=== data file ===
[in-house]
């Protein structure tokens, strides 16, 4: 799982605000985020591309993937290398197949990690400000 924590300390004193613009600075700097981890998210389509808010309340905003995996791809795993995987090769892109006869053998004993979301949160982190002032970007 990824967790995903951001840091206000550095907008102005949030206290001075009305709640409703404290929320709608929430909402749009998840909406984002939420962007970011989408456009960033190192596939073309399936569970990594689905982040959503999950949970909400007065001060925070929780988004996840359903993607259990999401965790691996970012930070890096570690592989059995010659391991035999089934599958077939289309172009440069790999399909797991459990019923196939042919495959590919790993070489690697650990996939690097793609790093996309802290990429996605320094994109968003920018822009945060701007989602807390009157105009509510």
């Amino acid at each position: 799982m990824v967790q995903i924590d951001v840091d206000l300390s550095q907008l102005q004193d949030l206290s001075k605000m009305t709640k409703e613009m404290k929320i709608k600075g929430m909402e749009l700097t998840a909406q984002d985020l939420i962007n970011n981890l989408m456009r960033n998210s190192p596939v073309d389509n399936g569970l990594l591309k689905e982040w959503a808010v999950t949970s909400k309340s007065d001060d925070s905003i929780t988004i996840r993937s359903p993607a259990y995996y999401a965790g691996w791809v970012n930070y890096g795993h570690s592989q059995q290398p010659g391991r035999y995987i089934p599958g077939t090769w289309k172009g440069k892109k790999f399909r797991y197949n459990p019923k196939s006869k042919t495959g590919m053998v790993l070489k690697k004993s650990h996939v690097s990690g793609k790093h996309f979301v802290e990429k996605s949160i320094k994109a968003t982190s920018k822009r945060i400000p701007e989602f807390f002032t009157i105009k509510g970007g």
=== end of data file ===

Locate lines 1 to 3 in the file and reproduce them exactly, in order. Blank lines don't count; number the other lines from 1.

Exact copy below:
[in-house]
């Protein structure tokens, strides 16, 4: 799982605000985020591309993937290398197949990690400000 924590300390004193613009600075700097981890998210389509808010309340905003995996791809795993995987090769892109006869053998004993979301949160982190002032970007 990824967790995903951001840091206000550095907008102005949030206290001075009305709640409703404290929320709608929430909402749009998840909406984002939420962007970011989408456009960033190192596939073309399936569970990594689905982040959503999950949970909400007065001060925070929780988004996840359903993607259990999401965790691996970012930070890096570690592989059995010659391991035999089934599958077939289309172009440069790999399909797991459990019923196939042919495959590919790993070489690697650990996939690097793609790093996309802290990429996605320094994109968003920018822009945060701007989602807390009157105009509510």
């Amino acid at each position: 799982m990824v967790q995903i924590d951001v840091d206000l300390s550095q907008l102005q004193d949030l206290s001075k605000m009305t709640k409703e613009m404290k929320i709608k600075g929430m909402e749009l700097t998840a909406q984002d985020l939420i962007n970011n981890l989408m456009r960033n998210s190192p596939v073309d389509n399936g569970l990594l591309k689905e982040w959503a808010v999950t949970s909400k309340s007065d001060d925070s905003i929780t988004i996840r993937s359903p993607a259990y995996y999401a965790g691996w791809v970012n930070y890096g795993h570690s592989q059995q290398p010659g391991r035999y995987i089934p599958g077939t090769w289309k172009g440069k892109k790999f399909r797991y197949n459990p019923k196939s006869k042919t495959g590919m053998v790993l070489k690697k004993s650990h996939v690097s990690g793609k790093h996309f979301v802290e990429k996605s949160i320094k994109a968003t982190s920018k822009r945060i400000p701007e989602f807390f002032t009157i105009k509510g970007g």